In football and basketball, you can truly call an upset an upset. Especially at home. If a team's players are healthy, there's little reason in those sports that the favored team shouldn't win. Now obviously, upsets happen, but they happen rarely enough to justify the term.
In baseball, on the other hand, you really don't hear the word "upset" used very much, particularly in a regular season game. Major League Baseball comes with the understanding that good teams lose to bad ones on a not infrequent basis. A No. 5 starter, a team in a collective slump–this stuff is as natural as the grass at Dodger Stadium.
That won't stop folks from calling the Dodgers pathetic for getting shut out 2-0 tonight by Colorado, a team that was 38-68 and that just surrendered 35 runs in three games to San Francisco this past weekend. But "pathetic" happens, and really, the goal of a major-league team is little more than to be the least pathetic team in the bunch.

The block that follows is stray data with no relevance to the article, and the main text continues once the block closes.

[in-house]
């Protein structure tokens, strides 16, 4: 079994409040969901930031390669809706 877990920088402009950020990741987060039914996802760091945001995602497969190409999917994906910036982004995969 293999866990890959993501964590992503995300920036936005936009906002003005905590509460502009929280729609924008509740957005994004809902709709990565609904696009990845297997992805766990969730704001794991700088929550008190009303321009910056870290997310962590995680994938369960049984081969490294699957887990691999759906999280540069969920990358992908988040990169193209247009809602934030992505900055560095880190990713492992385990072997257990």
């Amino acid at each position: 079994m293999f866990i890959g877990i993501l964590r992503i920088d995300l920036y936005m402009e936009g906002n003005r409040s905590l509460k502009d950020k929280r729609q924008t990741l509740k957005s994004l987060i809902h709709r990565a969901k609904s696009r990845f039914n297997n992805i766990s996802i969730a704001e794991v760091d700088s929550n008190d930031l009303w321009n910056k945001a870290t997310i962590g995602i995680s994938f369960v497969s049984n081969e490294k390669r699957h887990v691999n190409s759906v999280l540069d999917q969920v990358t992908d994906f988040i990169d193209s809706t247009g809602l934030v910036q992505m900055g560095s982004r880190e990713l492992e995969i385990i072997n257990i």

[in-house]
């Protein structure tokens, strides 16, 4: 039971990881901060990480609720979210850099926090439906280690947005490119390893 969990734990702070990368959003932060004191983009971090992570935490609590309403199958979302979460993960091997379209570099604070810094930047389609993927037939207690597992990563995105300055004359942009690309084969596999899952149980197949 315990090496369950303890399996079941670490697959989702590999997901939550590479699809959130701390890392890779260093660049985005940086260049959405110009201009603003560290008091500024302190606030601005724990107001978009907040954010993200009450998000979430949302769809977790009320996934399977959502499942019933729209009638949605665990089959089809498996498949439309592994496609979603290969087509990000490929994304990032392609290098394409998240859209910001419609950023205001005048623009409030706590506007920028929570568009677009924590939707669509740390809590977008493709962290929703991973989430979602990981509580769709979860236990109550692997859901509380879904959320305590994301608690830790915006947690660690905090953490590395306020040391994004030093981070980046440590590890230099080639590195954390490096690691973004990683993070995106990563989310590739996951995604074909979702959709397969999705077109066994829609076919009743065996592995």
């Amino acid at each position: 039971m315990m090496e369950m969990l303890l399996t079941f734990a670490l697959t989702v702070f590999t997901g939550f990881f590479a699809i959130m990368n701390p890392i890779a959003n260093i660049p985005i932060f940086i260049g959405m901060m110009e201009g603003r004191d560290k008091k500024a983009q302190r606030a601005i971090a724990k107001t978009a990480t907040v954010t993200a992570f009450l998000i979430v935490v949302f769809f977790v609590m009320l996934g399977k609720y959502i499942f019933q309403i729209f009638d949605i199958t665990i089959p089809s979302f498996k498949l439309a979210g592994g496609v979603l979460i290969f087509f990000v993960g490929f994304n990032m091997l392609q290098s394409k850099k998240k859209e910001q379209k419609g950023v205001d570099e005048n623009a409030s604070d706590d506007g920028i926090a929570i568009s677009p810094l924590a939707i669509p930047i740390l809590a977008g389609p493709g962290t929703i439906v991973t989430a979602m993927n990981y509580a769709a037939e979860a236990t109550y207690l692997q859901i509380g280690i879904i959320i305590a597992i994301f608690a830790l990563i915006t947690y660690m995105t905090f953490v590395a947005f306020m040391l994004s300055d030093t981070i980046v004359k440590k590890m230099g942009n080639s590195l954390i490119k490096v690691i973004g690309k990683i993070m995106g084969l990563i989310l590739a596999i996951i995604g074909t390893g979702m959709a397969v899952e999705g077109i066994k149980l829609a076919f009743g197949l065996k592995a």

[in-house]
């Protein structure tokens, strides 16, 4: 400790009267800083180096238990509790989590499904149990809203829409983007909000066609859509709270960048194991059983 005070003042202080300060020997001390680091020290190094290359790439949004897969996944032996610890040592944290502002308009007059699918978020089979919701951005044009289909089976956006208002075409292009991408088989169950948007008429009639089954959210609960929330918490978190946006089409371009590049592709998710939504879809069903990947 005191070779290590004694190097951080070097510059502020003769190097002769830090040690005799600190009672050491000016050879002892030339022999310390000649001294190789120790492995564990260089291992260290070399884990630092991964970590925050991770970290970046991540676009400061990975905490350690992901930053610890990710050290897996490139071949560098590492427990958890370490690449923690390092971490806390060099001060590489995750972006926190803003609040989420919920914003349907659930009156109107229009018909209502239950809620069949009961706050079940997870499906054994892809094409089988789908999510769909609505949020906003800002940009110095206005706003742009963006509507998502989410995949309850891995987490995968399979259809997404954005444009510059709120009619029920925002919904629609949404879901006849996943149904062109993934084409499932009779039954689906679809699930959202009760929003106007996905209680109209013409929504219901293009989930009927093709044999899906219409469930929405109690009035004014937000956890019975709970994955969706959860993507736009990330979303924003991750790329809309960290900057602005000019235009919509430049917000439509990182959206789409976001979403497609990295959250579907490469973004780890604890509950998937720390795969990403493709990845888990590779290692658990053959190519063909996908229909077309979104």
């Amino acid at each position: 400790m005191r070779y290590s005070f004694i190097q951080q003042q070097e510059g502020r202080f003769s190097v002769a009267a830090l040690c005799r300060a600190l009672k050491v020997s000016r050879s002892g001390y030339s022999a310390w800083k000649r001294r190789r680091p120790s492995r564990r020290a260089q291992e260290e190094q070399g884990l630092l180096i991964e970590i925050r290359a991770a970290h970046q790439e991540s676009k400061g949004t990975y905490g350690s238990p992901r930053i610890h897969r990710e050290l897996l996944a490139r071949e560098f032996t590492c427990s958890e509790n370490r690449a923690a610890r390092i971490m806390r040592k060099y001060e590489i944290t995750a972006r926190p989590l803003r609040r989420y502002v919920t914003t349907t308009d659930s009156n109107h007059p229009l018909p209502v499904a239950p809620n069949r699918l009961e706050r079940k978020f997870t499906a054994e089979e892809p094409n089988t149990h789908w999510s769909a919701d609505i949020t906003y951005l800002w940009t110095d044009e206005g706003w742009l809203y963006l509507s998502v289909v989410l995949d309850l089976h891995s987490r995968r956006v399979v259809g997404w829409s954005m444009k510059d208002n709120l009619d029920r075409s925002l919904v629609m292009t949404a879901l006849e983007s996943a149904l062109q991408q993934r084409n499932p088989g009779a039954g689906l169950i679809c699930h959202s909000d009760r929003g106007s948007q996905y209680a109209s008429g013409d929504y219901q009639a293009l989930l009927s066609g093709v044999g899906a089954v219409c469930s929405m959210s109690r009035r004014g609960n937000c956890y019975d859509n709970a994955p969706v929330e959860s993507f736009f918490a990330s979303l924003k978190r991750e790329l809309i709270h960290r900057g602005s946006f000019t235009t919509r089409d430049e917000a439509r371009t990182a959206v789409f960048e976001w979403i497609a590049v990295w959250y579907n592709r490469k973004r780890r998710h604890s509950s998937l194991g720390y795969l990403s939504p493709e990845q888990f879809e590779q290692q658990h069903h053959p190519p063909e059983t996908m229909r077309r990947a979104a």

Los Angeles has lost 26 of its last 43 games, a fairly pathetic stretch indeed, and yet they remain only one loss out of first place in the National League West. The fullness or emptiness of your glass will vary per your vision prescription, but the fact remains, all the Dodgers have to do is stop being pathetic, and they will have every chance to surge into the postseason.
To that end, such players as Hanley Ramirez have arrived in town, supporting leaders like Matt Kemp. Ramirez, and Kemp combined to go a fairly pathetic 1 for 8 tonight against Colorado. But you know what they say about tomorrow.
If you need any more perspective that "pathetic" is a relative term, consider this: If the playoffs started now, the NL division champions would be Washington, Cincinnati, and San Francisco. The Dodgers have a winning record against all three.
For more from Jon Weisman, visit Dodger Thoughts and follow @dodgerthoughts on Twitter.